In our week of testing, we only had three or four notable unsuccessful measurements, and most of the time it was due to our arm not being flat or it moving. For the most part, it’s been easy enough to use and the 15-second measurement time is spot on. We’ve found that after about day three, it got closer to delivering the same core measurements as the PulseOX sensor.

You can still take heart rate readings with just the tap of an app, the Series 6 can also take these in the background and even alert you if your heart rises for a period with no activity detected. The big Apple Watch feature that premiered on the Series 4 is here as well: the ability to take an ECG. It still takes 30 seconds to measure and requires a finger to be resting on the Digital Crown.

The Apple Watch Series 6 can also track sleep in a very Apple fashion. Essentially, Sleep Tracking aims to help you meet your goals and to track how long you were asleep. For us, it makes attaining seven hours of sleep a night a bit easier. It focuses on the positives and working to attain your goals. It uses sensors to monitor movement overnight, along with heart rate and blood oxygen readings, so the bigger battery here helps a lot.

Also packed into watchOS 7 was handwashing tracking. Essentially, the watch can detect via motion and sounds that you are washing your hands and present a 20-second countdown. Via location tracking, it will remind you to wash your hands once you return home as well.

Small differences in performance

PHOTO: Jacob Krol/CNN

With the Series 6, there are clear improvements over the Series 3 and Series 4, with slimmer ones in terms of pure speed over the Series 5 or even the SE.

The biggest improvement over all previous models, including the Series 5, would be the speed of Apps launching — especially the third party ones. The App Store on your wrist opens a lot sooner and it feels a little bit more seamless as a whole. You can easily browse and opt to download an app when at times in the past we were met with some slowdowns. Siri is a lot more responsive and usable here as well. You can see your request processing quicker and appearing on-screen, plus she’s a lot swifter in delivering the correct response. You can even use Siri for translations right on your wrist.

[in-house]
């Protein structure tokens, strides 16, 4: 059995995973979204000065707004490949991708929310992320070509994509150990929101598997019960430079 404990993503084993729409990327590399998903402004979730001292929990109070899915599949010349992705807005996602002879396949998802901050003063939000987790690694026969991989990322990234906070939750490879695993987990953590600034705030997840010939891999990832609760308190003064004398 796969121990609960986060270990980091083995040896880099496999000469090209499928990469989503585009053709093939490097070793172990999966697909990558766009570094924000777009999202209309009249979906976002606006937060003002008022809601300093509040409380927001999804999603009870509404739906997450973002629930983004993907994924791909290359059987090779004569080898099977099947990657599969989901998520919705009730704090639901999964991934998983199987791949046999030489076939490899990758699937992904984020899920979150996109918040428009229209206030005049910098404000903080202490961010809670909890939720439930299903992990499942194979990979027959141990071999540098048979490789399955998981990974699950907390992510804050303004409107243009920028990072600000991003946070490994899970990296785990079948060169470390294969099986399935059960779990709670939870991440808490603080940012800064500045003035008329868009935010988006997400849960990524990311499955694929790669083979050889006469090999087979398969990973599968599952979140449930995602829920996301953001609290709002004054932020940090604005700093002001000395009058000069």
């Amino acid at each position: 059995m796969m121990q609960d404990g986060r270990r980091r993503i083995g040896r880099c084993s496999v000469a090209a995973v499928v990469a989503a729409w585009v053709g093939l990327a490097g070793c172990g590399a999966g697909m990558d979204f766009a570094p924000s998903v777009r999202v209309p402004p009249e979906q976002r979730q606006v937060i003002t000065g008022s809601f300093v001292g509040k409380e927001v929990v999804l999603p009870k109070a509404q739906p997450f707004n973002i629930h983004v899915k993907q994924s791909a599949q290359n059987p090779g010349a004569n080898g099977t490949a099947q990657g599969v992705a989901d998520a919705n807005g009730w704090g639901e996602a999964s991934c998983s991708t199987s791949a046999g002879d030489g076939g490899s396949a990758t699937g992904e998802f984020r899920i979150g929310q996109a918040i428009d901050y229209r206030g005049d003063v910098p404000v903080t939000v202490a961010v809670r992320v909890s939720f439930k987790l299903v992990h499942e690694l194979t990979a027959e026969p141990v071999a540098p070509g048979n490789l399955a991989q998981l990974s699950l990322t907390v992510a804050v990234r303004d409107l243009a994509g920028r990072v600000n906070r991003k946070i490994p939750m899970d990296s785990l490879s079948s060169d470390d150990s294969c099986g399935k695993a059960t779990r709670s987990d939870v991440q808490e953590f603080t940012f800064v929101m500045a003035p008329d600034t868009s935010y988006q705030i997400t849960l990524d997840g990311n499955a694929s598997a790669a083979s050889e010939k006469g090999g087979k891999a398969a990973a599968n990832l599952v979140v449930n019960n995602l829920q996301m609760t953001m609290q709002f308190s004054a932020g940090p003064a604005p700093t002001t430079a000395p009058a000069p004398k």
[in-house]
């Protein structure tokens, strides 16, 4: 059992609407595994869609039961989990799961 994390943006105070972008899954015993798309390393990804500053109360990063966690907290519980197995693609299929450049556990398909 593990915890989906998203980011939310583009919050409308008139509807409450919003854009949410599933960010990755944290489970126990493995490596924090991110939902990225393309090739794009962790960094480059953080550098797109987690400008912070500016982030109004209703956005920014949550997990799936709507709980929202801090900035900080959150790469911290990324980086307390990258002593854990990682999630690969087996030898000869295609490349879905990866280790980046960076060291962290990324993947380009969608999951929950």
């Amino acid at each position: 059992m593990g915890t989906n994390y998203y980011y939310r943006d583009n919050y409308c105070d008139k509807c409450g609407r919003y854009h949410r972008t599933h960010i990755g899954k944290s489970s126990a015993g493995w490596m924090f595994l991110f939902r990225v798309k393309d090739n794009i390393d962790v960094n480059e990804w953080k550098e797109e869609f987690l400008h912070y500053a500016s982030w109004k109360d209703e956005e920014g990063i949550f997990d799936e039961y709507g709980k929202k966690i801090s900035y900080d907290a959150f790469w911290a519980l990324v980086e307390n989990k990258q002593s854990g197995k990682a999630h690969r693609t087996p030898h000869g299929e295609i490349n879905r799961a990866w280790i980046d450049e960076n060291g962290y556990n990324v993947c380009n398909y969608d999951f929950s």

With over a week of testing, we still find ourselves charging the device at least once a day. We’re used to getting about a day and a half of use from the Series 5, but sleep tracking makes this a little more complicated. We’re still able to get a full day of use out of Series 6 and it does meet the 18 hours expectation that Apple promises. The other good news is the Apple Watch charges faster. You can go from 0% to 80% in an hour and 0% to 100% in just an hour and a half.

And would it be a new Apple Watch without some new watch faces? We’re digging the Count Up display for it’s classic watch vibes and the ability to customize it with four complications in each corner. There’s also a Memoji watch face, in which we have well ourselves on our wrist. There’s also a quite nice Typography face which lets you have some fun different fonts.

Bottom Line

PHOTO: Jacob Krol/CNN

Simply put, the Apple Watch Series 6 is the best Apple Watch yet. It doesn’t deliver a radical redesign, but we’re getting closer and closer to perfection. Health and wellbeing get even better with blood oxygen monitoring. The overall performance is quicker and more efficient thanks to the S6 processor inside.